• I too are proud to be on the register, but £76 annually is too expensive. When I qualified many years ago, we just paid a one off fee, and were told we wouldn't have to pay again; Ha ha!!

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  • Exactly anon, it is an absolute joke the money we pay, and what do we get back in return exactly? Nothing!!! The NMC don't even fight FOR us, they fight AGAINST our professiona ll too often!

    "very few nurses and midwives seem to view their Nursing and Midwifery Council registration as a sort of tax on their chosen career"??? Rubbish! A LOT of us see it as a tax on our career!! And a ridiculously high one for that!

    Also,"enabling us to maintain high standards of care". How exactly???? Do you offer us free and regular skills updates for our fee? Do you offer subsidised courses or further education? NO!!!!!!! Instead, you simply witchhunt our profession.

    It is about time the NMC is scrapped and replaced with a system similar to the GMC, who'se remit it is to fight FOR Doctors.

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  • if you live and work abroad and wish to remain on the register it costs the same but you no longer get any mailings apart from the annual renewal notice.

    i am very proud to be on the uk register but i would also like to be kept informed through newsletters other than on the internet, with further costs for the privilege.

    As this fee only covers maintaining a name on a register one could equally chose to have one's name only on the register of the country one is working in which is what I would consider if there was an increase in NMC fees. At least is now annual instead of three yearly which together with the RCN membership with indemnity insurance was almost unaffordable and bad news when you may be coming up to retirement or wish to cease your registration for whatever other reasons.

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  • The NMC says "Our fitness to practise processes exist to protect the public." So why do the nurses on the register have to pay to protect the public. Why not let the public pay to maintain the register and to apply the fitness to practise processes? I am happy to pay union fees because the unions do fight for and protect nurses. I will be retiring in one month but have just had to pay £76 to stay on the register for four weeks although I am off sick at the moment. So, I had to pay £76 to not practise for a month!!! I asked the NMC for guidance and a reduction in fees but they said as long as I am being paid for being a nurse I have to pay the full NMC fees.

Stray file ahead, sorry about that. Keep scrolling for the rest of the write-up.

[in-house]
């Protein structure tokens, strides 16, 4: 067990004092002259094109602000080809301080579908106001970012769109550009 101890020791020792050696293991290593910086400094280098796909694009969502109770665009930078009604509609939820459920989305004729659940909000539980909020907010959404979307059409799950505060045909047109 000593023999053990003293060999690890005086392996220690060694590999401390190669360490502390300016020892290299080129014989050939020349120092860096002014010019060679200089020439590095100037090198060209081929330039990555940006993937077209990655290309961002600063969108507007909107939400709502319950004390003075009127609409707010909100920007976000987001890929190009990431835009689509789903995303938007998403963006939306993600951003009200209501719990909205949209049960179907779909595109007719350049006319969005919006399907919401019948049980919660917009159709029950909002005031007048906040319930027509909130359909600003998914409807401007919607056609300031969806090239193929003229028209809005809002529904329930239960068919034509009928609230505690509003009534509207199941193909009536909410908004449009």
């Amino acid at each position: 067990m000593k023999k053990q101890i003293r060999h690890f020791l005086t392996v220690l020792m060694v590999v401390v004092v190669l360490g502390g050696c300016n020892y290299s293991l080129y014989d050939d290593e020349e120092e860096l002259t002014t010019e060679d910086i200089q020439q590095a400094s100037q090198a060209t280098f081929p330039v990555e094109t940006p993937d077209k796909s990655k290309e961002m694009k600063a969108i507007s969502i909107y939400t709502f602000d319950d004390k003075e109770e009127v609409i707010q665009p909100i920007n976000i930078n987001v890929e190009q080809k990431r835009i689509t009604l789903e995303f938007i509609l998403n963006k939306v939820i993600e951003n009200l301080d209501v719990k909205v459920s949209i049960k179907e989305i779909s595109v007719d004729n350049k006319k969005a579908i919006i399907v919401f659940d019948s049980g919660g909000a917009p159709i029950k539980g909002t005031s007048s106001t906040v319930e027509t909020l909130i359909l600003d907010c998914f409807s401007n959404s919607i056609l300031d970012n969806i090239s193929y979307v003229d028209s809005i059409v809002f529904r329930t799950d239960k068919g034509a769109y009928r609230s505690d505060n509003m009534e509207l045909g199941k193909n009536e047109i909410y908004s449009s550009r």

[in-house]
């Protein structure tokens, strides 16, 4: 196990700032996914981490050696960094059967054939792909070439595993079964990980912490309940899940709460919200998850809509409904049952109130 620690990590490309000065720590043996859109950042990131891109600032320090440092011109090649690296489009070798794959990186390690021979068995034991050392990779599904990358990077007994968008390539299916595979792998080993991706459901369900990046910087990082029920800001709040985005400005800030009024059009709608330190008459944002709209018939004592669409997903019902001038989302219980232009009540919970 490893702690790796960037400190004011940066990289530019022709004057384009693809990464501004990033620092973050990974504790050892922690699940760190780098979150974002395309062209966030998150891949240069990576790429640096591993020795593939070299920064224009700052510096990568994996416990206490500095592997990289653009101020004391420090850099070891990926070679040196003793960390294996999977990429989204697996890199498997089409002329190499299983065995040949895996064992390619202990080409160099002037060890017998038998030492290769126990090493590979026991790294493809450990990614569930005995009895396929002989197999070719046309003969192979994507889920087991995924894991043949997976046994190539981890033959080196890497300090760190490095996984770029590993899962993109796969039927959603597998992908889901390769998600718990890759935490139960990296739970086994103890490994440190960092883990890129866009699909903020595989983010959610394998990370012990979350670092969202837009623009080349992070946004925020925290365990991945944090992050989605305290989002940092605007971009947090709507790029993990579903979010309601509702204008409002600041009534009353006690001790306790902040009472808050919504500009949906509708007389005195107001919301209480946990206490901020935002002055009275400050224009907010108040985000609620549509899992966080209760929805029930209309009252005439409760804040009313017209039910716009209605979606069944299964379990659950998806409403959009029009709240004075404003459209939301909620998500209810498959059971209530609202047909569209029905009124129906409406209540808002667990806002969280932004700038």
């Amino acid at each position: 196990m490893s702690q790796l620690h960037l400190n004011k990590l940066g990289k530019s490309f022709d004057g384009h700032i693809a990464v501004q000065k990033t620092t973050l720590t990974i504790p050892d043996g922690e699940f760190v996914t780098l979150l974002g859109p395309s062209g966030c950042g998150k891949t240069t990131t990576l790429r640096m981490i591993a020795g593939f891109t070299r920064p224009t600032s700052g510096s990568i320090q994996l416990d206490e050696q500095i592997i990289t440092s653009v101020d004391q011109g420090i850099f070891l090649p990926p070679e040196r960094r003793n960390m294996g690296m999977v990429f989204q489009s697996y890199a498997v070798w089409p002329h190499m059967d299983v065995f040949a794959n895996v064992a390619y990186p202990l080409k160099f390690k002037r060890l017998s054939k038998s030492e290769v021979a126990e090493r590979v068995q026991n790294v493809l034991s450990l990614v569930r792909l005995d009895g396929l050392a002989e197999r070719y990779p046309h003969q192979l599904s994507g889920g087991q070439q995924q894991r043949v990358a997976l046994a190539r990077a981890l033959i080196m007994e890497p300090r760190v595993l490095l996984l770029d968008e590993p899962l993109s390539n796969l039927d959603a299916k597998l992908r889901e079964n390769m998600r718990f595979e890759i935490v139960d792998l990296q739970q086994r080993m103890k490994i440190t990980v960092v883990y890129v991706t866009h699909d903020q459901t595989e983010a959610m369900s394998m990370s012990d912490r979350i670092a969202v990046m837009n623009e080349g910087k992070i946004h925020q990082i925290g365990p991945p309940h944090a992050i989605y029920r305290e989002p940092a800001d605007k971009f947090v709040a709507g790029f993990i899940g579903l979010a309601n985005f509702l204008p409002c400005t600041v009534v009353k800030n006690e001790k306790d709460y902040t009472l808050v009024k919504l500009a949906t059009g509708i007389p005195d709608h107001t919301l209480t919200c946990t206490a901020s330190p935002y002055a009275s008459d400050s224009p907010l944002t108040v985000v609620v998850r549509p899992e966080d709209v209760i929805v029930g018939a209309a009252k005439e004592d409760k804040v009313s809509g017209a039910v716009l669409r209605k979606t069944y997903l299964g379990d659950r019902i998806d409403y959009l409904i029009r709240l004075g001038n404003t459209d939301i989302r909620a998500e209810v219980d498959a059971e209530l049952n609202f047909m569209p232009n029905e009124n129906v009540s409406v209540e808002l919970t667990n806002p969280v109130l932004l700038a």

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  • I also live and work abroad and pay the same fee as UK registered staff.
    I too am proud to be on the uk register. I am also registered in the country where I live and work, My employer pays the registrations fees here as it is a requirement of my job.
    I have suggested to the NMC they should have a caterogy for staff who work abroad who wish to maintain their UK registration but receive no other benefits- no response to that question.
    Publications are not sent out to us overseas, when asked I got the reply `you can access them on the internet` My response was so can anyone else, either send them to everyone or not at all. No response again.
    It is a struggle to pay the yearly fees with the conversion rate from the country i work in, I continue to register in case
    i have to come back to the UK for a family emergency and need to work to support myself.
    Would happily pay a maintenance fee with a additional fee if i return to the UK.

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  • from Anonymous | 17-May-2011 9:48 pm